Pound the tamarind, salt and chilli pd until gooey and stick the ball on a stick,run around half the day sucking that! No candy in the World matches that pleasure!:)
    Of course,we use Tamarind in most of our dishes too. Juice of Tamarind, sugar and ginger juice makes yummy beverage called Paanaka. I posted it while ago.Great post Valli.

  3. I have never had tamarind before! What a fun exchange!

  4. Tamarinds...tamarinds...the magical fruit. The more you eat them...the more you...hang on - maybe that's beans.

    I had never heard of tamarinds. Thanks for the lesson. I hope you post your use of it!

  5. It was very ionteresting Astra :D to learn more about something I have never heard of previously.
    The lollipos sounds wonderful Asha. You lucky ducks :D
    It was fun Deborah :D
    I thought of that Psychgrad, but did not know if it was true or not....:D...eat tamarinds with every meal...

  6. I've had tamarind in Asian dishes but I've never cooked with them.

    You should find them in Asian stores in Van City at Asian stores, like here in TO.

    Oh, those candies ARE yummy (red wrapper).

  7. I never saw tamarinds before. Thanks for sharing this with us. I learned something today.

  8. Gosh Val, thanks for the lesson in tamarinds! I never knew all of that! Learn something new everyday on the blog, like you eat your lunch before 10, too funny.
    And of all times to have clouds in Key West, it was last night !!! I was very upset as I had my telescope all set to go!
    What a great set of posts you had today - how do you find the time?

  9. I blog when I have the time and then post later. Today has been a whirl wind of posts I guess....lots to share :D

  10. Me loves tamarind. In Mexico we eat the sticky stuff right off the pod. but the most popular way is to drink tamarindo "aguas frescas" You boil them add some sugar and use that as a drink. It is delicious in the summertime :D
    You've been busy blogging this week. I am having trouble keeping up with you ;)

  11. That is an offer you can't refuse!
    *Godfather theme song starts playing*
    I'm glad Jenn didn't send you a horse head.

    I must try using tamarind! We have it in the paste form here.

  12. I am very happy that you have been introduced to tamarind and like it! We make drink with it, a chutney-pickle that we call achar, as a souring agent in curries and in Thai food it is so highly sought after. Continue to enjoy.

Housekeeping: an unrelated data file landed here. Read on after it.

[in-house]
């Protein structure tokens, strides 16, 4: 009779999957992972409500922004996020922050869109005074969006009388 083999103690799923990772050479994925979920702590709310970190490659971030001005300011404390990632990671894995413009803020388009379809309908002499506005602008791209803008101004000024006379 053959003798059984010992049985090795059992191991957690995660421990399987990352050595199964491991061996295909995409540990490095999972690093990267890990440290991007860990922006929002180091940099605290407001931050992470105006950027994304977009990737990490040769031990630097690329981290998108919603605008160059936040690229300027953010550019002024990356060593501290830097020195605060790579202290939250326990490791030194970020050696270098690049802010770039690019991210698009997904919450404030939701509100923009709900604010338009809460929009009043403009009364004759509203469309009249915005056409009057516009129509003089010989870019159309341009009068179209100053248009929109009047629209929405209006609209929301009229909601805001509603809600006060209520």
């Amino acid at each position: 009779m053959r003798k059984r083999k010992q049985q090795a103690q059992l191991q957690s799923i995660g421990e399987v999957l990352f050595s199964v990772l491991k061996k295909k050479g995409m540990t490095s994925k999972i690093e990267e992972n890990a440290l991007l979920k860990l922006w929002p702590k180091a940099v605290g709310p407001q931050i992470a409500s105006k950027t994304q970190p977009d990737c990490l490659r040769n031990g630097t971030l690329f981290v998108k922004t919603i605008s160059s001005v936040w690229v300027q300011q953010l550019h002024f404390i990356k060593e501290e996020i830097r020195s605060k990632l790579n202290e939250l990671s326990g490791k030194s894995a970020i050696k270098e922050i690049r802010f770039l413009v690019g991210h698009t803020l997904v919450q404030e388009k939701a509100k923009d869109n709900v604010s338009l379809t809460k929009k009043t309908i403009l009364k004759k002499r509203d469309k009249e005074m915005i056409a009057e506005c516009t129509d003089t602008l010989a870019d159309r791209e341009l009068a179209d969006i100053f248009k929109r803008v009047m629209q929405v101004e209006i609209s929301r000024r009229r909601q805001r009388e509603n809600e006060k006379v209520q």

13. We do have tamarind here. In the pods and packages of the fruit out of the pod. I admit, i have never used it though! Maybe it's right time!

  14. I love tamarind. I've never worked with the actual fruits before (and feel oblivious--I live in FL, but never knew they grow here!), but instead I have a jar of concentrate (the Indian grocery carries it in pretty much all forms). A very tasty ingredient to work with--I did a sweet & sour orange tamarind chicken which worked really well. I'd be curious to taste the tamarind sweets...and to see what you've got in store for us with tamarind! ;-)

  15. Fresh tamarind beans sound pretty interesting. I have used tamarind paste but it would be nice to see what fresh is like. I will have to look for some whole beans.

  16. Hi Val,
    Oh I love the tamarind-chili candies from Thailand, they are so addictive. Now you are making me miss tamarind, which then makes me miss Singapore... I'm glad that Jenn helped you discovered tamarind. :-)

    have a good weekend ahead,

  17. What an interestin post Nuria and I did not either know anything about tamarind until today. However the try looks familiar.

  18. Seems that I am growing old and forgetting that I was visiting Val's site (hehehehe) I know you are all laughing at me now.

  19. I'm glad that the post on tamarinds taught some of us about a new ingredient, brought back memories for others...it is all about learning. And Ivy they grow tamarinds in Chile so I can see why you would think you're talking to someone from the tropics on tamarind. I spell peoples name wrong, forget whom I'm talking to...depending on the time of day I am blogging....Alzheimer's :D

  20. Ha, ha, ha, sorry Ivy it was fun! But make people laugh is, if not the first, one of the most important things in life, so, Thank you, Ivy!!! :D

    Actually I haven't read the post yet, Val. I'll be back after lunch. See you then :D

  21. I've never heard of tamarind so thank you for sharing and what interesting information!

  22. My "after lunch" has been the day after, sorry couldn't come before!

    What a great post Val!!! You are my private encyclopedia :D I love to know about Tamarindo (that's its name here too). We don't have many in Barcelona but I've seen some. I think that their flower is blue/purple soooooo beautiful.

    This thing you mention about sleeping under the tamarind tree... we have the same saying about the figs tree. It is said it's no good because it can give you headache.
    Would love to try some.

  23. Nuria is that you :D I have yet to try a fresh fig :D